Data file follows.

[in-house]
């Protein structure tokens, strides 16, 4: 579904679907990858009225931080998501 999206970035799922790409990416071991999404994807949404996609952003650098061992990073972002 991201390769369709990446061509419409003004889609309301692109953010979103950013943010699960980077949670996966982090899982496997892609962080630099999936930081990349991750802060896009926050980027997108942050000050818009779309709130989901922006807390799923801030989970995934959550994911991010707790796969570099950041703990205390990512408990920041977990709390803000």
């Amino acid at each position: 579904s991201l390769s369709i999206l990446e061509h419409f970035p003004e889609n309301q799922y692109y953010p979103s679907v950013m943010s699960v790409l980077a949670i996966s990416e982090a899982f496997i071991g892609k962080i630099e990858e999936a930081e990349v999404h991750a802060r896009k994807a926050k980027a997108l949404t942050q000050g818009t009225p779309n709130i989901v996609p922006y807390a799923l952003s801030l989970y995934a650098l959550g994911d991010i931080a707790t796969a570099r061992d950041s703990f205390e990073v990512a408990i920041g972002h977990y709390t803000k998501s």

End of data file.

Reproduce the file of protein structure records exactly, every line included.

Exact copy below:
[in-house]
């Protein structure tokens, strides 16, 4: 579904679907990858009225931080998501 999206970035799922790409990416071991999404994807949404996609952003650098061992990073972002 991201390769369709990446061509419409003004889609309301692109953010979103950013943010699960980077949670996966982090899982496997892609962080630099999936930081990349991750802060896009926050980027997108942050000050818009779309709130989901922006807390799923801030989970995934959550994911991010707790796969570099950041703990205390990512408990920041977990709390803000």
């Amino acid at each position: 579904s991201l390769s369709i999206l990446e061509h419409f970035p003004e889609n309301q799922y692109y953010p979103s679907v950013m943010s699960v790409l980077a949670i996966s990416e982090a899982f496997i071991g892609k962080i630099e990858e999936a930081e990349v999404h991750a802060r896009k994807a926050k980027a997108l949404t942050q000050g818009t009225p779309n709130i989901v996609p922006y807390a799923l952003s801030l989970y995934a650098l959550g994911d991010i931080a707790t796969a570099r061992d950041s703990f205390e990073v990512a408990i920041g972002h977990y709390t803000k998501s």